Machine learning and artificial intelligence—technologies seen in consumer products such as Siri, Amazon Echo, and Google Home—are starting to make the jump over to the hospitality industry. One way that hospitality companies are adding this tech to their offerings is through chatbots, which have gained enormous popularity among consumers who want quick and easy answers when using online services, without having to wait on hold to speak to a person. The AI market is expected to grow to over $4 billion in the next three years, so hoteliers should expect to see more of this technology and begin incorporating it into their operations sooner rather than later. Read more here.
Occupancy rates nationally were 69.5 percent in the first half of 2017, up 0.5 percent from 2016. STR’s Q2 report also shows that RevPAR has increased for the seventh year in a row, in some markets significantly. For example, Orlando and Seattle markets grew 13.5 percent and 9.6 percent respectively. Read more.
Paying attention to how Chinese travelers are affecting the global hospitality industry is becoming more important for U.S. hoteliers. As China’s middle class expands their travel frequency and spending habits, hoteliers plan to attract this growing market by updating businesses to support new spending routines. Read more.
New and existing hotel brands alike are exploring how to cater to so-called “millennial” guests, and the F&B space is no exception. The National Restaurant Association notes in its new State of the Industry report that restaurants are looking to attract travelers seeking more technology and unique dining experiences. The report found that the age group is more open to restaurants that streamline orders through electronic kiosks or tablets, and many prefer to be able to peruse menus online before choosing where to dine. Health and sustainability were also important factors—74 percent of millennials said that they were more likely to dine somewhere that offered healthy options and 65 percent chose restaurants based on environmental friendliness. Read more about the report’s insights and how hotels are driving guests to F&B offerings here.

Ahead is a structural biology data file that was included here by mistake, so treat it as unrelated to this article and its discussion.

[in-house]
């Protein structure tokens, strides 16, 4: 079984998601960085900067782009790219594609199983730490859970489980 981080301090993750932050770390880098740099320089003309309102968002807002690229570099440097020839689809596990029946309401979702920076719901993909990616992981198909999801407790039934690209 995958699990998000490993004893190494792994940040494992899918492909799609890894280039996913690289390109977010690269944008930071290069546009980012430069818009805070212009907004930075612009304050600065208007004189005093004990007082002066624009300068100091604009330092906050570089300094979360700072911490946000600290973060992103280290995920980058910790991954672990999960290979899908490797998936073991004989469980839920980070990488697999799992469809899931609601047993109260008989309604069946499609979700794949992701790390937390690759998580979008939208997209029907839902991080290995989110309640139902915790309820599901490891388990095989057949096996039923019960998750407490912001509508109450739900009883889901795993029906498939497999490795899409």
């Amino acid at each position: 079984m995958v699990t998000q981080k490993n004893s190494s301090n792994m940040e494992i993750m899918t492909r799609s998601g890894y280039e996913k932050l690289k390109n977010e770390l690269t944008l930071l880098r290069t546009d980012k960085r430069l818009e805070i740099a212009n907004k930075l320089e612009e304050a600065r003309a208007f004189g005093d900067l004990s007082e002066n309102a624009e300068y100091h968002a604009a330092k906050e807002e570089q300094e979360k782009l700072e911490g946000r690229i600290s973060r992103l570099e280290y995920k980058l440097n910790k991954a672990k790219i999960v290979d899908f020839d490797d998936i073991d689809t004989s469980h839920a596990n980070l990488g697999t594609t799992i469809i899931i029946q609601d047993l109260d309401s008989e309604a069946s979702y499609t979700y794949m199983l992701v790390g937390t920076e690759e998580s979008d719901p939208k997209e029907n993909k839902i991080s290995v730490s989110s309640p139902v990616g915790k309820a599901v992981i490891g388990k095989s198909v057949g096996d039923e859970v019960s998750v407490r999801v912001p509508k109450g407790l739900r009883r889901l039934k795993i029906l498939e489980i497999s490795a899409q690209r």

With society’s focus on health and wellness, it’s no surprise that most hotels offer guests a fitness center. Extending that focus, many hotels now offer wellness programs targeted at staff, which are paying off in spades. Employees with access to these programs are happier, healthier, and better serve guests. Read more.
Trump Hotels’ Chief Executive Eric Danziger said that the company’s new midscale American Idea brand has about 10 hotels planned for the chain. Trump Hotels previously announced that Chawla Pointe, LLC would open three American Idea properties in Mississippi. Read more about the brand here.